Sunday 4 December 2016

Snake ancestor had ankles and toes

Published 20/05/2015 | 01:06

King snake Reggie with nurse Marianne Segev at the RSPCA Animal Hospital in Putney.
King snake Reggie with nurse Marianne Segev at the RSPCA Animal Hospital in Putney.

Modern snakes had an ancient forest-dwelling forebear with tiny ankles and toes that hunted at night and lived alongside the dinosaurs, say scientists.

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Researchers came up with a portrait of the ancestral serpent after examining snake DNA and anatomy as well as information from the fossil record.

Daniel Field, from Yale University in the US, said: "Our analyses suggest that the most recent common ancestor of all living snakes would have already lost its forelimbs, but would still have had tiny hind limbs, with complete ankles and toes.

"It would have first evolved on land, instead of in the sea. Both of those insights resolve long-standing debates on the origin of snakes."

With more than 3,400 living species, snakes are one of the most recognisable groups of living vertebrates, yet little is known about how and where they first emerged.

The new study found that rather than making their first appearance in the Garden of Eden, snakes probably emerged in forested ecosystems in the southern hemisphere about 128.5 million years ago.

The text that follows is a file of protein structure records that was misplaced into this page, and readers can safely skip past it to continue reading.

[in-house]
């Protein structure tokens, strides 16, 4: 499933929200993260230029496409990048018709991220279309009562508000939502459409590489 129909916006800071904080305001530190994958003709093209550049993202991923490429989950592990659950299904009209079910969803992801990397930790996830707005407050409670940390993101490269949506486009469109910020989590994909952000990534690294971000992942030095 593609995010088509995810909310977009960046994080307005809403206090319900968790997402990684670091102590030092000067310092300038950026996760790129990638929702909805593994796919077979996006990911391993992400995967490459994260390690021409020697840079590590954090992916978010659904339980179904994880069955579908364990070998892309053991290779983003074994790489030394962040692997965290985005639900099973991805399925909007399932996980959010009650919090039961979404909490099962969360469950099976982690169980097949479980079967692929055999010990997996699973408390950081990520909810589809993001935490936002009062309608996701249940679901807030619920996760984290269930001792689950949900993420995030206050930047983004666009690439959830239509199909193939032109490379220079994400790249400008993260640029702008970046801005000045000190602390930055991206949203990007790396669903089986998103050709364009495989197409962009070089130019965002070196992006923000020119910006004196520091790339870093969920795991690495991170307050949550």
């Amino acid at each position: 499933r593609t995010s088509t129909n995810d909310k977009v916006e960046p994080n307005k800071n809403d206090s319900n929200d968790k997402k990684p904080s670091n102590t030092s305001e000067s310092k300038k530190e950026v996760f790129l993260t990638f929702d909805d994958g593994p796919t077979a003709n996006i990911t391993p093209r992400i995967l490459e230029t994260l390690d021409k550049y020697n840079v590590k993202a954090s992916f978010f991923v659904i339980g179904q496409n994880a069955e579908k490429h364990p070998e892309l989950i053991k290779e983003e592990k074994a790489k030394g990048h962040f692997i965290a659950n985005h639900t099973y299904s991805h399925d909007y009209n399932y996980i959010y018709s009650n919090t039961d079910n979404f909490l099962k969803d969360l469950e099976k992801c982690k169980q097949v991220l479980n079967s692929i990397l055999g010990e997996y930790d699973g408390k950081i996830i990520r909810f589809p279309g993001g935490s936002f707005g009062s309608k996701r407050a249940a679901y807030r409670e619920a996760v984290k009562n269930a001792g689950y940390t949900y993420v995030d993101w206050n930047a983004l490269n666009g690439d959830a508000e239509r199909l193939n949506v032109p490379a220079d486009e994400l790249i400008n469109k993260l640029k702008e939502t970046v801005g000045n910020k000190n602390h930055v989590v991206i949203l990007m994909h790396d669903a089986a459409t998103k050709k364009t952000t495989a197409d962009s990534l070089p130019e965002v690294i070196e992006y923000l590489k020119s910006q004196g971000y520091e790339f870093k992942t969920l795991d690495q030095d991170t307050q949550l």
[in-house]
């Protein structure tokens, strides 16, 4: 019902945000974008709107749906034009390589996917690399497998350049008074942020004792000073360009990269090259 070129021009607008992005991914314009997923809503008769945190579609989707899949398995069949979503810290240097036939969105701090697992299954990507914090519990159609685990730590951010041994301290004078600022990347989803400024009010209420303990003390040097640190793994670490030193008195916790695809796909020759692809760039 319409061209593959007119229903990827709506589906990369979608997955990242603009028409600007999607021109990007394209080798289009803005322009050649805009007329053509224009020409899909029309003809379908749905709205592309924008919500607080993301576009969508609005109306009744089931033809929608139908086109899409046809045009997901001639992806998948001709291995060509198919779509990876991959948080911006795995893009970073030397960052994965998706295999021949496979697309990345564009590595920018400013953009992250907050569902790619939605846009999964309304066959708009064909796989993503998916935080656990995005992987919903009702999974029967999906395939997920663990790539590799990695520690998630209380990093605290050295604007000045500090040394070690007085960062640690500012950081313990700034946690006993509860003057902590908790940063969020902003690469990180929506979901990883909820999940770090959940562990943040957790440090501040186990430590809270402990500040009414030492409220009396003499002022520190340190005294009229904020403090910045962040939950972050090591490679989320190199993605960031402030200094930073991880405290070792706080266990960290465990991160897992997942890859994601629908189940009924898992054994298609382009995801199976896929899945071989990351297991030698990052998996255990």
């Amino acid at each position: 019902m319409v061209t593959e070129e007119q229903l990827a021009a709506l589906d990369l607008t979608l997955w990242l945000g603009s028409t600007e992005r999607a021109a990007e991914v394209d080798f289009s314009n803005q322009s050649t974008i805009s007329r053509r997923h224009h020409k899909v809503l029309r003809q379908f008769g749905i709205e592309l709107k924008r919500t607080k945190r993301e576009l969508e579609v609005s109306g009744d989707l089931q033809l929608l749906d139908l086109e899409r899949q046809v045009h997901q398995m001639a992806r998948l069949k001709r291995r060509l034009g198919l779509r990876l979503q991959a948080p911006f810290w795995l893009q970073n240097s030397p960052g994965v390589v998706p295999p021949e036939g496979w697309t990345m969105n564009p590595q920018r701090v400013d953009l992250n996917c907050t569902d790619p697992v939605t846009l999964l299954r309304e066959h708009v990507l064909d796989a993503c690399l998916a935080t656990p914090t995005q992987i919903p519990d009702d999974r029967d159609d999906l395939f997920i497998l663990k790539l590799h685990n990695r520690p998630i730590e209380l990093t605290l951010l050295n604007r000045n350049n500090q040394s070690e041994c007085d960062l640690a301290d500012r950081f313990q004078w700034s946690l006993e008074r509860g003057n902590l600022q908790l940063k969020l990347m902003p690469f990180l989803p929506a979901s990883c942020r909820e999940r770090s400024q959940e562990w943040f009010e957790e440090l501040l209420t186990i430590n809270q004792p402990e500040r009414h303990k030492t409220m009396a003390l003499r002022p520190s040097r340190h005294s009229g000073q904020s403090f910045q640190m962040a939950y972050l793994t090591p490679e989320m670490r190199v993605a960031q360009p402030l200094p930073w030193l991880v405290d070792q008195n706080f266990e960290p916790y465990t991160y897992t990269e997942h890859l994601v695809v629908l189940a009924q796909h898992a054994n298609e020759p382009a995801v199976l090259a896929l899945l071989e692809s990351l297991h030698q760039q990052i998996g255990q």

The common ancestor of modern snakes was likely to have been a non-constricting, nocturnal, stealth-hunting predator.

It would have seized its prey with needle-like teeth before swallowing it whole.

Co-author Allison Hsiang, also from Yale, said: "While snake origins have been debated for a long time, this is the first time these hypotheses have been tested thoroughly using cutting-edge methods.

"By analysing the genes, fossils and anatomy of 73 different snake and lizard species, both living and extinct, we've managed to generate the first comprehensive reconstruction of what the ancestral snake was like."

Senior study author Professor Jacques Gauthier, from Yale, said: "Primate brains, including those of humans, are hard-wired to attend to serpents, and with good reason.

"Our natural and adaptive attention to snakes makes the question of their evolutionary origin especially intriguing."

The research is reported in the journal BMC Evolutionary Biology.

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